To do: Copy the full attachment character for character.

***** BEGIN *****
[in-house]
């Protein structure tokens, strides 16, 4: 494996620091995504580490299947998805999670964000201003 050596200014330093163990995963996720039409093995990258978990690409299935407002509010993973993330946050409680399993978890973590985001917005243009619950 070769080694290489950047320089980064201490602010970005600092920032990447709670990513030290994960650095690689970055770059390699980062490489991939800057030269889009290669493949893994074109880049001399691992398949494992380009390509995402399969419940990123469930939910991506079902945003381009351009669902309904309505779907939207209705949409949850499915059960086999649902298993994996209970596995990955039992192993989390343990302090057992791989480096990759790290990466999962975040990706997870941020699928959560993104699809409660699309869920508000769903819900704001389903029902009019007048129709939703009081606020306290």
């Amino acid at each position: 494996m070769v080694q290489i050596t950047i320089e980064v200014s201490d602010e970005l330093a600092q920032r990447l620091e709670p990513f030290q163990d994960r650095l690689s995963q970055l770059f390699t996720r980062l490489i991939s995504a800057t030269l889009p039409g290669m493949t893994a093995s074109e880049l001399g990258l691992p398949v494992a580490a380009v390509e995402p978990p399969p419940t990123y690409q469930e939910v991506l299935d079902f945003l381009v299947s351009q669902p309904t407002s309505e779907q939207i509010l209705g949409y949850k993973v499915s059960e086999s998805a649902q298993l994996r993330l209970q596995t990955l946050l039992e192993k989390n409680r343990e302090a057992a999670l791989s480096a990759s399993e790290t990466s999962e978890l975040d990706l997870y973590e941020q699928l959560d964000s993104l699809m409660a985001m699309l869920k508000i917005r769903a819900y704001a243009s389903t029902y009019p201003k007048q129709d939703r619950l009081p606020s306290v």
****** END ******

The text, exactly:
[in-house]
């Protein structure tokens, strides 16, 4: 494996620091995504580490299947998805999670964000201003 050596200014330093163990995963996720039409093995990258978990690409299935407002509010993973993330946050409680399993978890973590985001917005243009619950 070769080694290489950047320089980064201490602010970005600092920032990447709670990513030290994960650095690689970055770059390699980062490489991939800057030269889009290669493949893994074109880049001399691992398949494992380009390509995402399969419940990123469930939910991506079902945003381009351009669902309904309505779907939207209705949409949850499915059960086999649902298993994996209970596995990955039992192993989390343990302090057992791989480096990759790290990466999962975040990706997870941020699928959560993104699809409660699309869920508000769903819900704001389903029902009019007048129709939703009081606020306290």
């Amino acid at each position: 494996m070769v080694q290489i050596t950047i320089e980064v200014s201490d602010e970005l330093a600092q920032r990447l620091e709670p990513f030290q163990d994960r650095l690689s995963q970055l770059f390699t996720r980062l490489i991939s995504a800057t030269l889009p039409g290669m493949t893994a093995s074109e880049l001399g990258l691992p398949v494992a580490a380009v390509e995402p978990p399969p419940t990123y690409q469930e939910v991506l299935d079902f945003l381009v299947s351009q669902p309904t407002s309505e779907q939207i509010l209705g949409y949850k993973v499915s059960e086999s998805a649902q298993l994996r993330l209970q596995t990955l946050l039992e192993k989390n409680r343990e302090a057992a999670l791989s480096a990759s399993e790290t990466s999962e978890l975040d990706l997870y973590e941020q699928l959560d964000s993104l699809m409660a985001m699309l869920k508000i917005r769903a819900y704001a243009s389903t029902y009019p201003k007048q129709d939703r619950l009081p606020s306290v």